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Burrows of Pestarella tyrrhena (Decapoda: Thalassinidea): hot spots for Nematoda, Foraminifera and bacterial densities
Koller, H.; Dworschak, P.C.; Abed-Navandi, D. (2006). Burrows of Pestarella tyrrhena (Decapoda: Thalassinidea): hot spots for Nematoda, Foraminifera and bacterial densities. J. Mar. Biol. Ass. U.K. 86(5): 1113-1122
In: Journal of the Marine Biological Association of the United Kingdom. Cambridge University Press/Marine Biological Association of the United Kingdom: Cambridge. ISSN 0025-3154, more
Peer reviewed article  

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    Bacteria; Burrows; Community composition; Foraminifera; Meiobenthos; Sediment composition; Nematoda [WoRMS]; Pestarella tyrrhena (Petagna, 1792) [WoRMS]; Marine

Authors  Top 
  • Koller, H.
  • Dworschak, P.C.
  • Abed-Navandi, D.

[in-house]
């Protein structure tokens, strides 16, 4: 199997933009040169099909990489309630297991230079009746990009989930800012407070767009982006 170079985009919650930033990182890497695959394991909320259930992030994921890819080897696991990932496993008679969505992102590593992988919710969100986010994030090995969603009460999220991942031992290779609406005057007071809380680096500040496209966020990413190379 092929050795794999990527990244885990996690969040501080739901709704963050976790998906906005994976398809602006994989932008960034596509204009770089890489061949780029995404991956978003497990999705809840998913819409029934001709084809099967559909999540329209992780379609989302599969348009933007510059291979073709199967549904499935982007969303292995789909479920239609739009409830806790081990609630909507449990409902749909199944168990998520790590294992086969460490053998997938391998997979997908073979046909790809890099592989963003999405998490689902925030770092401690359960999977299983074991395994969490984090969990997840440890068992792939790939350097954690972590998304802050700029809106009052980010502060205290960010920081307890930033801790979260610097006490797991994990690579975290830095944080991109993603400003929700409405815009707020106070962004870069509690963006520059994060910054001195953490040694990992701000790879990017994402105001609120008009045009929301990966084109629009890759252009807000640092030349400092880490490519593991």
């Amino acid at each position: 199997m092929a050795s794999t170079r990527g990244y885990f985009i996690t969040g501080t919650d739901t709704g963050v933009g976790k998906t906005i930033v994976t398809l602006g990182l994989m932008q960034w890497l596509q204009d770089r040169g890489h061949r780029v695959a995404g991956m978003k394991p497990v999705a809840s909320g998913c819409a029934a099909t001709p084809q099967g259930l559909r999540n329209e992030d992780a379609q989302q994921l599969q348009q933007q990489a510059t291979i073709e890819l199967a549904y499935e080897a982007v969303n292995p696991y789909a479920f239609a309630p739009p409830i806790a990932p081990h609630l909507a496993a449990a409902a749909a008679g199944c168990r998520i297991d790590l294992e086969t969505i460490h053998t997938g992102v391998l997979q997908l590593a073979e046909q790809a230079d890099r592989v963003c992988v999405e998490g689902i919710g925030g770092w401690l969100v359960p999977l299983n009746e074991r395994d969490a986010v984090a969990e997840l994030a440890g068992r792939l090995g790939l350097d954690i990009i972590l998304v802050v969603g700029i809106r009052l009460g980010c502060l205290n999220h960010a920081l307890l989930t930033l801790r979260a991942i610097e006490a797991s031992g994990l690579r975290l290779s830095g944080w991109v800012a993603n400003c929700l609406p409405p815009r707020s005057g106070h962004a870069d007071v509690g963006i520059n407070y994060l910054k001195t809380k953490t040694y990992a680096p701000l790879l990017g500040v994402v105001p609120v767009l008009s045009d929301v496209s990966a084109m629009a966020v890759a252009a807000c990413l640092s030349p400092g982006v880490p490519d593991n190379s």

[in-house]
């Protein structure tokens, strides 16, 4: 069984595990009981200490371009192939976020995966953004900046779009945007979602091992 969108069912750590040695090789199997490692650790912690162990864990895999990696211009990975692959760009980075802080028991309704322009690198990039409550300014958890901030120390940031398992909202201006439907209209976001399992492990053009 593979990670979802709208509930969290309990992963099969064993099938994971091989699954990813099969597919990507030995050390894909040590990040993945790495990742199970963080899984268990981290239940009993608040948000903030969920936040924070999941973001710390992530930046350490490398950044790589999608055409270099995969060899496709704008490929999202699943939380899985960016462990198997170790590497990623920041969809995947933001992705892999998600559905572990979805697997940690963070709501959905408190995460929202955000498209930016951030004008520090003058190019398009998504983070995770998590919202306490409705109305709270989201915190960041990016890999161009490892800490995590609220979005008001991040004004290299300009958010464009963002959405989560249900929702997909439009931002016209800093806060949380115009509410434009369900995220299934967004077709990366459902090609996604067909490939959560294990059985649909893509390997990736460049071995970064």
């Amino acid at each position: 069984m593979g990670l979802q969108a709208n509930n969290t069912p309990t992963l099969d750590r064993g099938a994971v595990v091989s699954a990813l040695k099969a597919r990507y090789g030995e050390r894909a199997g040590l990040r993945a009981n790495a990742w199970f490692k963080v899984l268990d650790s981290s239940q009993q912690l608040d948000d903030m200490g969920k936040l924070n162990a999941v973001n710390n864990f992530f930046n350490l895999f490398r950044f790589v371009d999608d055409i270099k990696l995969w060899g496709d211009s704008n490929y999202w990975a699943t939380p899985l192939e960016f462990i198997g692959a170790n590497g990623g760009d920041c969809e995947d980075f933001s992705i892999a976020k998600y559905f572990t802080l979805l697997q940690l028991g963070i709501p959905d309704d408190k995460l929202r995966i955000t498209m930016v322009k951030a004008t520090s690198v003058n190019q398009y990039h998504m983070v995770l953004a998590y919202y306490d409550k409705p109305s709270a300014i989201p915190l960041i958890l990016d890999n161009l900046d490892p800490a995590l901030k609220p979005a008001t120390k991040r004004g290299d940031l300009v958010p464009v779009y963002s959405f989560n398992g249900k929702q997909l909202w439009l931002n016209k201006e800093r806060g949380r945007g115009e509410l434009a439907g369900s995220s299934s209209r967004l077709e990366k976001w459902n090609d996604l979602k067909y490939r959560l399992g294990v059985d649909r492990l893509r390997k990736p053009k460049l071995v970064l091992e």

Burrow wall sediment (BWS) and chamber debris (CD) of Pestarella tyrrhena burrows were isolated and compared to surrounding sediments differentiated into surface sediment (SS), deep ambient sediment (DAS) and embedded ambient organic debris (EAD). The focus was on the meiofauna community along with granulometric characteristics including organic content (OC) and bacterial abundances. Clear trends were found for all parameters: the shrimp significantly increased OC within its burrow and affected grain size distributions. The oxidized burrow walls were highly consolidated, consisted of poorly sorted sediment enriched with silt and clay, and contained small particles of macrophyte debris, while coarse inorganic and organic particles >500 µm were concentrated in the CD. Bacterial abundances (epifluorescence microscopy direct counts SYBR Gold staining) were positively correlated with OC and were significantly higher in BWS than in SS or DAS. Nematode numbers were elevated three-fold and foraminiferal densities by two orders of magnitude in BWS versus non-burrow sediments. Among the anoxic sediments (DAS,EAD, CD) meiofauna densities in CD were highest. Nematode community analysis (PCA, CANOCO) revealed considerable differences between BWS and SS. The BWS harboured more taxa and was dominated by deposit feeders, while in SS epistrate feeders prevailed. These effects on different levels demonstrate the ability of P. tyrrhena to create a specific microenvironment within the burrow. The burrow walls were most influenced by the shrimp's activity, which corresponds to their nutritional role.

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